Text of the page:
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Championing Coal

August 14, 2013
Times Leader

OHIO UNIVERSITY Eastern played host to a hearing that focused on the future of the Ohio Valley. The subject matter was coal, and the negative impact the Environmental Protection Agency and President Obama have delivered on that industry.

State Rep. Mike Dovilla hosted the hearing. It brought together many coal heavyweights. The session shed light on how hard Ohio has been hit by governmental regulations.

No state has incurred more coal-industry damage than the Buckeye State. Dozens of Ohio coal-burning facilities have been forced out of business in recent years. Several hundred have met the same fate throughout the nation.

Much of the demise is directly attributed to the suffocating restrictions imposed by the EPA, supported by Obama's "War on Coal." That is why public forums, such as the one at OUE Monday, are so vital. A large and united front can only help draw the spotlight to coal's plight, hopefully igniting a positive response.

The loss of well-paying jobs that coal provides is a painful pill to swallow. It is made even more bitter when realizing that less coal means much higher electricity rates.

Bob Murray of Murray Energy champions coal as passionate as anyone. He took center stage Monday.

"Frankly, the EPA's enacted, proposed, and yet-to-be proposed regulations regarding the permitting, mining, and utilization of coal have already caused, and will continue to cause, catastrophic economic consequences for our state and our nation," Murray said. "The proposals of Mr. Obama's US EPA, alone, were estimated to destroy 2.15 million American jobs and result in $200 billion in electricity rate increases, all by 2020, before his campaign to place so-called "climate change" controls on so-called "greenhouse gas" emissions from electric power plants, which he announced weeks ago," Murray said.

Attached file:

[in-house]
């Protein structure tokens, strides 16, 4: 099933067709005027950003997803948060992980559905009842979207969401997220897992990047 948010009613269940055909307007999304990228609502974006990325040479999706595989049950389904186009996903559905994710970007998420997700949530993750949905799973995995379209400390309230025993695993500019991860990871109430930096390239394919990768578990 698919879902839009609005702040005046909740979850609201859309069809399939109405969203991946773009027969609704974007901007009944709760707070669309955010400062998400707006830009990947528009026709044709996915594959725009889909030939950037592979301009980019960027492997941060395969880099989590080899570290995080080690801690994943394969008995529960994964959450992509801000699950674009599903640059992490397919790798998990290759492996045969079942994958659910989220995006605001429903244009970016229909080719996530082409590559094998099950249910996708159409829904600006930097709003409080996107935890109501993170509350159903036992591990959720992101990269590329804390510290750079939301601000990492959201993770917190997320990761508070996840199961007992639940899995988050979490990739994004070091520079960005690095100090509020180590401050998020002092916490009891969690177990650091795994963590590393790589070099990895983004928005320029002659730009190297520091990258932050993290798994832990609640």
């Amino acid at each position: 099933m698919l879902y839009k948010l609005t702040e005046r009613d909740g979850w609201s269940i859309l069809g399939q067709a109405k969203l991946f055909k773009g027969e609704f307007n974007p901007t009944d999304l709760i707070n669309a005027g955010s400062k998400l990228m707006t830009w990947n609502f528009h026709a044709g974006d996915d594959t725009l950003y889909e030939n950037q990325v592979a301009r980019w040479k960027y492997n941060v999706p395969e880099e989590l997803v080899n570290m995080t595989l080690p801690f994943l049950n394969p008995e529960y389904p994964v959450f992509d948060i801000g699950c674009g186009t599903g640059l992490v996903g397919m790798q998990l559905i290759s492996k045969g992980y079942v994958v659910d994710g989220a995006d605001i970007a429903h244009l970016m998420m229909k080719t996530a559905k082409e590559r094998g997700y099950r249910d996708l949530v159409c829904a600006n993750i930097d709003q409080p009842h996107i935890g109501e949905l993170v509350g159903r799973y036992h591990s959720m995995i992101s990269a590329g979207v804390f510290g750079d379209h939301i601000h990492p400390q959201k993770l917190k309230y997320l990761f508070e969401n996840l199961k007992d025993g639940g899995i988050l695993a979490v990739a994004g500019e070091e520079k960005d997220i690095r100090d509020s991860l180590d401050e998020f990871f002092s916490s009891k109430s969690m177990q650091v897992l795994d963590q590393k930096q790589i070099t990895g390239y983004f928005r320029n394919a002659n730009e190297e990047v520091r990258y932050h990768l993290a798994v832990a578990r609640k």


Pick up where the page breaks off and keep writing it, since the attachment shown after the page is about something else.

Such numbers are staggering.

We commend Murray, Rep. Dovilla and all the other coal hard-liners who descended upon Eastern Ohio to cultivate support for the coal.

Industry officials and supporters need to continue their passionate pleas with the hope that they will reach friendly political ears, reversing coal's downward spiral.

Coal is a non-brainer solution to many of our nation's problems. Unfortunately, Obama and the EPA do not have the sense to realize that.

 
 

 

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